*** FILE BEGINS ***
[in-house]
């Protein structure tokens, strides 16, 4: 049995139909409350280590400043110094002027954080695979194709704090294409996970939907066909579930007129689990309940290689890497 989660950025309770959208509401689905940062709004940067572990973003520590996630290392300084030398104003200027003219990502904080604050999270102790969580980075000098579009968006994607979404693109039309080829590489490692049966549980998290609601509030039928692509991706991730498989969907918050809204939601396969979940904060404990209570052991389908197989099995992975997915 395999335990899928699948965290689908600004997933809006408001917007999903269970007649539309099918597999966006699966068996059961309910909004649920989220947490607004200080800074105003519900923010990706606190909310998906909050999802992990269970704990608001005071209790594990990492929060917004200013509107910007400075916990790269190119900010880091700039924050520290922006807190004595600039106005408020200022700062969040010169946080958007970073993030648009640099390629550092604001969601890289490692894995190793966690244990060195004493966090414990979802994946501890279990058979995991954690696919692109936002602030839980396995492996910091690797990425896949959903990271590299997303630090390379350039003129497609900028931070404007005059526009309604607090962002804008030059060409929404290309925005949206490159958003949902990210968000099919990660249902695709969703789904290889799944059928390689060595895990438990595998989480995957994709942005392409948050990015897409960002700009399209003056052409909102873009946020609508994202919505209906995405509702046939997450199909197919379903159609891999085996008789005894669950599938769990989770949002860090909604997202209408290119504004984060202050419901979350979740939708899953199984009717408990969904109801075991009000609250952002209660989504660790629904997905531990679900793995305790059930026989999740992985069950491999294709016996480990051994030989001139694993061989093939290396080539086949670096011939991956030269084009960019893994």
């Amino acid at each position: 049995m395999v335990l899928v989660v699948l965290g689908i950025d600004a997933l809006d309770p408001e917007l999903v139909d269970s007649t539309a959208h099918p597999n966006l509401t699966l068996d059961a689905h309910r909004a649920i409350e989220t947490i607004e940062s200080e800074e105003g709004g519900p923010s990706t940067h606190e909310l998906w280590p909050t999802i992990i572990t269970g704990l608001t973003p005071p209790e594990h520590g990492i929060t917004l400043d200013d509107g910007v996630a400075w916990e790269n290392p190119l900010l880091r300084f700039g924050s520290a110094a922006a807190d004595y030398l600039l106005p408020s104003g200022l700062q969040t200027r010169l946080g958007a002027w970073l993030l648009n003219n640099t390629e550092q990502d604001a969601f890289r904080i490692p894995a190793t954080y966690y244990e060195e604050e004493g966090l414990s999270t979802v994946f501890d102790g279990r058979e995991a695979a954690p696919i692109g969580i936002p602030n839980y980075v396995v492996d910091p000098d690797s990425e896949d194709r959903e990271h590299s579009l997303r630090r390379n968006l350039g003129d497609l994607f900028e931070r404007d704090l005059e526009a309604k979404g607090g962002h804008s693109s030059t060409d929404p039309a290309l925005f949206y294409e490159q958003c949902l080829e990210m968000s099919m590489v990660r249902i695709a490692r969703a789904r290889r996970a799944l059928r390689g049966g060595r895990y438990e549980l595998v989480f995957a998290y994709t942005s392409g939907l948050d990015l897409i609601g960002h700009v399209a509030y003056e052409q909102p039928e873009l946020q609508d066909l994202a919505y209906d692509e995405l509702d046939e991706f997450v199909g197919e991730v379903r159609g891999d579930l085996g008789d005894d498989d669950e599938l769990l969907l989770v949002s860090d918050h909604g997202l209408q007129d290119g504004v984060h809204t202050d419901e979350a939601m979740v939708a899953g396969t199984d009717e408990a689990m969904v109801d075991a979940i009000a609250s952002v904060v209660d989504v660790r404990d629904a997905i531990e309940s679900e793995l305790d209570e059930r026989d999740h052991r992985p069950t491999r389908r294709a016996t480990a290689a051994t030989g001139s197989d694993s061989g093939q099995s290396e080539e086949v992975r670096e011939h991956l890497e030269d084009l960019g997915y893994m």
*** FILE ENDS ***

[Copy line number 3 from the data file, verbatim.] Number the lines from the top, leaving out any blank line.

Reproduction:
């Amino acid at each position: 049995m395999v335990l899928v989660v699948l965290g689908i950025d600004a997933l809006d309770p408001e917007l999903v139909d269970s007649t539309a959208h099918p597999n966006l509401t699966l068996d059961a689905h309910r909004a649920i409350e989220t947490i607004e940062s200080e800074e105003g709004g519900p923010s990706t940067h606190e909310l998906w280590p909050t999802i992990i572990t269970g704990l608001t973003p005071p209790e594990h520590g990492i929060t917004l400043d200013d509107g910007v996630a400075w916990e790269n290392p190119l900010l880091r300084f700039g924050s520290a110094a922006a807190d004595y030398l600039l106005p408020s104003g200022l700062q969040t200027r010169l946080g958007a002027w970073l993030l648009n003219n640099t390629e550092q990502d604001a969601f890289r904080i490692p894995a190793t954080y966690y244990e060195e604050e004493g966090l414990s999270t979802v994946f501890d102790g279990r058979e995991a695979a954690p696919i692109g969580i936002p602030n839980y980075v396995v492996d910091p000098d690797s990425e896949d194709r959903e990271h590299s579009l997303r630090r390379n968006l350039g003129d497609l994607f900028e931070r404007d704090l005059e526009a309604k979404g607090g962002h804008s693109s030059t060409d929404p039309a290309l925005f949206y294409e490159q958003c949902l080829e990210m968000s099919m590489v990660r249902i695709a490692r969703a789904r290889r996970a799944l059928r390689g049966g060595r895990y438990e549980l595998v989480f995957a998290y994709t942005s392409g939907l948050d990015l897409i609601g960002h700009v399209a509030y003056e052409q909102p039928e873009l946020q609508d066909l994202a919505y209906d692509e995405l509702d046939e991706f997450v199909g197919e991730v379903r159609g891999d579930l085996g008789d005894d498989d669950e599938l769990l969907l989770v949002s860090d918050h909604g997202l209408q007129d290119g504004v984060h809204t202050d419901e979350a939601m979740v939708a899953g396969t199984d009717e408990a689990m969904v109801d075991a979940i009000a609250s952002v904060v209660d989504v660790r404990d629904a997905i531990e309940s679900e793995l305790d209570e059930r026989d999740h052991r992985p069950t491999r389908r294709a016996t480990a290689a051994t030989g001139s197989d694993s061989g093939q099995s290396e080539e086949v992975r670096e011939h991956l890497e030269d084009l960019g997915y893994m």